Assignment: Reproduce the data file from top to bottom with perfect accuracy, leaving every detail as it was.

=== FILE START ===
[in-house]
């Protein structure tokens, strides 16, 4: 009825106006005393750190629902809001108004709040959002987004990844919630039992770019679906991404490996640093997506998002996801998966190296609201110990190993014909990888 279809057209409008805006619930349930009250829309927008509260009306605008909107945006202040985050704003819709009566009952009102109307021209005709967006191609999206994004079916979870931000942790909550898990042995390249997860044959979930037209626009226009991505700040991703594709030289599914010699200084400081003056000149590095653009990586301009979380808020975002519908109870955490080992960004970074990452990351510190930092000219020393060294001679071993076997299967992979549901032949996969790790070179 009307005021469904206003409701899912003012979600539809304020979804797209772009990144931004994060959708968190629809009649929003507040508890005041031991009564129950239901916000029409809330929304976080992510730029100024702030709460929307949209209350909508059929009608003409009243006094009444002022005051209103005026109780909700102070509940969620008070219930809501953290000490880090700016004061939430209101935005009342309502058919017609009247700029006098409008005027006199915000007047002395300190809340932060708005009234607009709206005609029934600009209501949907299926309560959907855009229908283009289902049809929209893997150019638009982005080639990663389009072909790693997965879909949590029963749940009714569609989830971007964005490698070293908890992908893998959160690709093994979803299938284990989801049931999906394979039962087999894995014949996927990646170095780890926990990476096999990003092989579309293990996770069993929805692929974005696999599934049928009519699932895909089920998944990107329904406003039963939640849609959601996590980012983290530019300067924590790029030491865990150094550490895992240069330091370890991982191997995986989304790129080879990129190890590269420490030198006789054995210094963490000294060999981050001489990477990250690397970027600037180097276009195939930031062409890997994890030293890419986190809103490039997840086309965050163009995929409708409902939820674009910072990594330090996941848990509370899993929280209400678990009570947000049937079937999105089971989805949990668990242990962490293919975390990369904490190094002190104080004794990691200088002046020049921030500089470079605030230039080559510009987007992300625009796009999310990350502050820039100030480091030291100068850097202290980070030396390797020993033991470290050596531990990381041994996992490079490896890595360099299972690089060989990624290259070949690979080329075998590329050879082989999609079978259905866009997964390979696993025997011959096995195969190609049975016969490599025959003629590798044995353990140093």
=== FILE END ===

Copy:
[in-house]
């Protein structure tokens, strides 16, 4: 009825106006005393750190629902809001108004709040959002987004990844919630039992770019679906991404490996640093997506998002996801998966190296609201110990190993014909990888 279809057209409008805006619930349930009250829309927008509260009306605008909107945006202040985050704003819709009566009952009102109307021209005709967006191609999206994004079916979870931000942790909550898990042995390249997860044959979930037209626009226009991505700040991703594709030289599914010699200084400081003056000149590095653009990586301009979380808020975002519908109870955490080992960004970074990452990351510190930092000219020393060294001679071993076997299967992979549901032949996969790790070179 009307005021469904206003409701899912003012979600539809304020979804797209772009990144931004994060959708968190629809009649929003507040508890005041031991009564129950239901916000029409809330929304976080992510730029100024702030709460929307949209209350909508059929009608003409009243006094009444002022005051209103005026109780909700102070509940969620008070219930809501953290000490880090700016004061939430209101935005009342309502058919017609009247700029006098409008005027006199915000007047002395300190809340932060708005009234607009709206005609029934600009209501949907299926309560959907855009229908283009289902049809929209893997150019638009982005080639990663389009072909790693997965879909949590029963749940009714569609989830971007964005490698070293908890992908893998959160690709093994979803299938284990989801049931999906394979039962087999894995014949996927990646170095780890926990990476096999990003092989579309293990996770069993929805692929974005696999599934049928009519699932895909089920998944990107329904406003039963939640849609959601996590980012983290530019300067924590790029030491865990150094550490895992240069330091370890991982191997995986989304790129080879990129190890590269420490030198006789054995210094963490000294060999981050001489990477990250690397970027600037180097276009195939930031062409890997994890030293890419986190809103490039997840086309965050163009995929409708409902939820674009910072990594330090996941848990509370899993929280209400678990009570947000049937079937999105089971989805949990668990242990962490293919975390990369904490190094002190104080004794990691200088002046020049921030500089470079605030230039080559510009987007992300625009796009999310990350502050820039100030480091030291100068850097202290980070030396390797020993033991470290050596531990990381041994996992490079490896890595360099299972690089060989990624290259070949690979080329075998590329050879082989999609079978259905866009997964390979696993025997011959096995195969190609049975016969490599025959003629590798044995353990140093």